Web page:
A quick glance at the solar headlines out of Virginia might leave one with the impression Virginia solar is booming.
After all, megacorporations like Facebook and Google are demanding solar be part of any electricity-generation package to get them to locate in the state, and Dominion Energy Virginia has tripped over itself to provide the necessary capacity.
But under the radar, the Virginia Solar Energy and Energy Storage Authority (VSEESA) (established in 2015 by Gov. Terry McAuliffe to promote solar development and then later expanded to include energy storage) has failed in its sole objective of promoting smaller solar projects.
In fact, the authority currently sports three empty seats out of 11 total. Nearly one-quarter of the seats don’t currently have members sitting in them, in what is an apt metaphor for the “work” the committee has done.
VEESA met in 2015 shortly after it was established, and one year later it had published exactly one report on the solar industry. It’s biggest accomplishment as of last November seemed to be shepherding its then full-slate of members through “conflict of interest” and “ethics” training.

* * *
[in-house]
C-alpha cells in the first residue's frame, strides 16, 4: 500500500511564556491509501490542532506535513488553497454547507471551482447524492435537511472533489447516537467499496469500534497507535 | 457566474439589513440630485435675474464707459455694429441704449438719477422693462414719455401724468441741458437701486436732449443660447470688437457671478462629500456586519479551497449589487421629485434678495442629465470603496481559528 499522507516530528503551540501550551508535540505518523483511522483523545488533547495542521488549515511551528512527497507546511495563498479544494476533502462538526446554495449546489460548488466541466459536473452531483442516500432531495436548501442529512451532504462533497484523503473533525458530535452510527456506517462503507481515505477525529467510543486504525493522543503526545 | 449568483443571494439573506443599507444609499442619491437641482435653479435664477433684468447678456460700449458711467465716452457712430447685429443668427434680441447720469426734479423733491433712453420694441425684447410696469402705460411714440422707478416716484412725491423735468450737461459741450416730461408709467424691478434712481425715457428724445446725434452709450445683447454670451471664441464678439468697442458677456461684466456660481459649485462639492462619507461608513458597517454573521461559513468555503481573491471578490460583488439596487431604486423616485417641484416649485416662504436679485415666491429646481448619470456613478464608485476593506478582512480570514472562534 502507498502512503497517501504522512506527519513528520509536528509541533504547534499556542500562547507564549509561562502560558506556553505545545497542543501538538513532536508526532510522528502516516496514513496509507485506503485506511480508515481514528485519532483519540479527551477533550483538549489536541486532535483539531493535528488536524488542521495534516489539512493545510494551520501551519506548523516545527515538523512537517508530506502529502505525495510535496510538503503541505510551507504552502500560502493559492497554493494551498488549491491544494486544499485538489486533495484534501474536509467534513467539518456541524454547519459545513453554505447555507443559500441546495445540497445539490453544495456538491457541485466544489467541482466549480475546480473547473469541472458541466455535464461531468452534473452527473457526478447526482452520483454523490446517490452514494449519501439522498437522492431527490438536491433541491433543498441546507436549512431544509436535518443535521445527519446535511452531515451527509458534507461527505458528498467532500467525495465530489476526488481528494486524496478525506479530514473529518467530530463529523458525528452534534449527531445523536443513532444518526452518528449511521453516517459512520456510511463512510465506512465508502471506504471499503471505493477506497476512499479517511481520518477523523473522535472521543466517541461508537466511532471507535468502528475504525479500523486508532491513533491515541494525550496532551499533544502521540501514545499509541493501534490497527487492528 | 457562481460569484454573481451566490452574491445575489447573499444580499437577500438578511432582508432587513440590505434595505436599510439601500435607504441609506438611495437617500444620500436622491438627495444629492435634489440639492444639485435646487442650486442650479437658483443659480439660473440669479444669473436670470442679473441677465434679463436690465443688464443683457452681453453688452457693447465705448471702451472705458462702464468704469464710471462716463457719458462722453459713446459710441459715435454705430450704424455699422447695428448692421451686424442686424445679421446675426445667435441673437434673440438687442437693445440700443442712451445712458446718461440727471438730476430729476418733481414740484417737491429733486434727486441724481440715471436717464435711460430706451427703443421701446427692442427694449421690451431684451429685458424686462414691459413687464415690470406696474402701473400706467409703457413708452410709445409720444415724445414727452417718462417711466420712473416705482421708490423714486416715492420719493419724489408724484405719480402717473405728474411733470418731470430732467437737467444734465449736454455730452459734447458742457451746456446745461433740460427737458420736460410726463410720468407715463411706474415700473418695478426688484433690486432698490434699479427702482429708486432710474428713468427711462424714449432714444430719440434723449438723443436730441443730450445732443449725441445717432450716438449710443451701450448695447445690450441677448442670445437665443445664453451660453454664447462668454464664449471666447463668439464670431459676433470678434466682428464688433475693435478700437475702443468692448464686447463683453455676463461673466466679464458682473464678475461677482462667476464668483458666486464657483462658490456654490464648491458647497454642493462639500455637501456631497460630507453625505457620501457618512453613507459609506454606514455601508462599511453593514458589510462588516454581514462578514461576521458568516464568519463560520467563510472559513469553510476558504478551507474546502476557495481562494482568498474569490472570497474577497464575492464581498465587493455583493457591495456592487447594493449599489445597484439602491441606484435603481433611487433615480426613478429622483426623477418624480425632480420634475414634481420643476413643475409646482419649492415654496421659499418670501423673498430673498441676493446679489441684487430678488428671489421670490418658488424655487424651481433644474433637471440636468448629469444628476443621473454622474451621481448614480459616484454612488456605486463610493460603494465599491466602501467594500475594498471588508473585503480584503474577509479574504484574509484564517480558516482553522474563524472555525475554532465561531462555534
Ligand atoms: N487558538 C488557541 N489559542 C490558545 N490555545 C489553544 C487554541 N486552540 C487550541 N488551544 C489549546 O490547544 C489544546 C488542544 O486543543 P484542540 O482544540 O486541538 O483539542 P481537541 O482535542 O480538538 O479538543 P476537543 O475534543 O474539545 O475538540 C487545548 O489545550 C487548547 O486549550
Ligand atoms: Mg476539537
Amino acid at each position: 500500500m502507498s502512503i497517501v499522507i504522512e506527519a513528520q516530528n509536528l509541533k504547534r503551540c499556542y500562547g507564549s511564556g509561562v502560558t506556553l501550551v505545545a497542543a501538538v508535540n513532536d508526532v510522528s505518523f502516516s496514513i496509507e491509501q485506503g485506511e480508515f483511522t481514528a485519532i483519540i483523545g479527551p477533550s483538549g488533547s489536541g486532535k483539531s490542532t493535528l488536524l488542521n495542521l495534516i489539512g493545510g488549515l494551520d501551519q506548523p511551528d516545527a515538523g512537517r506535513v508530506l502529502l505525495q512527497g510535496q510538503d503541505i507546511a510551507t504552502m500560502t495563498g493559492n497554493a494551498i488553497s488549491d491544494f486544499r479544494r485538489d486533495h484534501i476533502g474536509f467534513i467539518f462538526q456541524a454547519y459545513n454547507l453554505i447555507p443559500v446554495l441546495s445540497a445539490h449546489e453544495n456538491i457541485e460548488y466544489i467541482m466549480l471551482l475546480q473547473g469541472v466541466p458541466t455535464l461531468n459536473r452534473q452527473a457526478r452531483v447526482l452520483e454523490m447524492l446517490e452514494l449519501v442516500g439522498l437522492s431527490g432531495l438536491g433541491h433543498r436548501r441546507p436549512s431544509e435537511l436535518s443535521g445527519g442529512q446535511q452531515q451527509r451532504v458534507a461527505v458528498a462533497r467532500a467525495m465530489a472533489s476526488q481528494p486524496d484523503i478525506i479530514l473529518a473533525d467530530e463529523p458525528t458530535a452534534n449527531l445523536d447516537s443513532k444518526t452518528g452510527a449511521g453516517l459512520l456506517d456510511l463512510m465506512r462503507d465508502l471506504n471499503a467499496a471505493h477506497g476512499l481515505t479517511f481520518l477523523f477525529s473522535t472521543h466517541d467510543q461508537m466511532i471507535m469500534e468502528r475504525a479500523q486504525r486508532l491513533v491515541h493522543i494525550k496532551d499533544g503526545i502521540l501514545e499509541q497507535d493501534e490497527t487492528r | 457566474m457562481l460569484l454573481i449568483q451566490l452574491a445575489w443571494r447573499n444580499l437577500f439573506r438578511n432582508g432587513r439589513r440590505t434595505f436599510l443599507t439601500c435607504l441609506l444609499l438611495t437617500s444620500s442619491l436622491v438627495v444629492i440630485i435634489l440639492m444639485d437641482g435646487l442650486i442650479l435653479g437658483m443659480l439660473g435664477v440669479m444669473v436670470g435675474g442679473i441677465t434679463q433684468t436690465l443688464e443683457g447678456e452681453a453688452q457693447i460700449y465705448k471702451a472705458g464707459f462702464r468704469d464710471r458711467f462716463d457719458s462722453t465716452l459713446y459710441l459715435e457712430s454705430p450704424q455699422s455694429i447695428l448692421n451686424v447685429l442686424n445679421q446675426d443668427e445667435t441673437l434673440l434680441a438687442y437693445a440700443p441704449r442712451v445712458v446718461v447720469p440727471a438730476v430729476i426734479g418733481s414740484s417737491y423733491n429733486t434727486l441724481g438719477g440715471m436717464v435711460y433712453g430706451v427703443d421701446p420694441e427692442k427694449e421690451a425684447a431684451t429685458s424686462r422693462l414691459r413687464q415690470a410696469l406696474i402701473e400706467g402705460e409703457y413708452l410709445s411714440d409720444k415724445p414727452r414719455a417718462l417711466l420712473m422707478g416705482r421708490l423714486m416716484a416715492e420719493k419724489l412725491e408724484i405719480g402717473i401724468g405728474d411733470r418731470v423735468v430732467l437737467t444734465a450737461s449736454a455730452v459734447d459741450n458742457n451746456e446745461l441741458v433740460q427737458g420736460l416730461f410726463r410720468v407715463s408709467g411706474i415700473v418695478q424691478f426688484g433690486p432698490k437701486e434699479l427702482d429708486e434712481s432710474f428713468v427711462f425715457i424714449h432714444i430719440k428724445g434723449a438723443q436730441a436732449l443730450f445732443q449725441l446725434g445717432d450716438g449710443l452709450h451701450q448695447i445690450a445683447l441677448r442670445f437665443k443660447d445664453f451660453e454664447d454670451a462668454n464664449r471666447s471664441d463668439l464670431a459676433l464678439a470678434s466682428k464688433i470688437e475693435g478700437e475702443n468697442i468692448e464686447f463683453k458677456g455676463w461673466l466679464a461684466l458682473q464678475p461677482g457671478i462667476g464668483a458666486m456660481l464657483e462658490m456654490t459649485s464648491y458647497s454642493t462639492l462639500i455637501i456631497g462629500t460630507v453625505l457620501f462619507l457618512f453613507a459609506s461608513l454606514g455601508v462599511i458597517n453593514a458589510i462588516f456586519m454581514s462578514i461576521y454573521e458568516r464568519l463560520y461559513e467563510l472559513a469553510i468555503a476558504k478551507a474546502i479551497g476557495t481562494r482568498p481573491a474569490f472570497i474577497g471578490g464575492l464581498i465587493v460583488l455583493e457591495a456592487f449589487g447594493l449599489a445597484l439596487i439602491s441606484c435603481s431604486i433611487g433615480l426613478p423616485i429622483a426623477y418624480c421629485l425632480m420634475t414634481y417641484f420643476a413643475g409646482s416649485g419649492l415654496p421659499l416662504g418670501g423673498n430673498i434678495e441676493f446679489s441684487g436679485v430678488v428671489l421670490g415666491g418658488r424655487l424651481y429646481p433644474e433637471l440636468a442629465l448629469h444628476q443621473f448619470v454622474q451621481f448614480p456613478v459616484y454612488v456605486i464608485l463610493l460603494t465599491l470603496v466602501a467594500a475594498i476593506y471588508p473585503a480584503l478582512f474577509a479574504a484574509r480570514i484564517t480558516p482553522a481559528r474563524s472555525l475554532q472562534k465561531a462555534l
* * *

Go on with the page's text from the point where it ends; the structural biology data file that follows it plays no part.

What it has not done is promote small-scale solar development, outside of a 10 MW solicitation for community solar issued in September, four months after it had been directed to by the state legislature.
Solar advocates had been encouraged when, in May, McAuliffe signed four pro-solar bills into law, including one to encourage community-solar development, revise power-purchase agreements (PPAs) to encourage the state’s noted colleges and universities to install solar. Since then, those efforts have largely gone nowhere.
Critics of the authority do note that Dominion Virginia Energy has a seat at the table, which they argue could have something to do with why its policies seem to be more in line with the utility’s needs and desires than of the small-scale industry.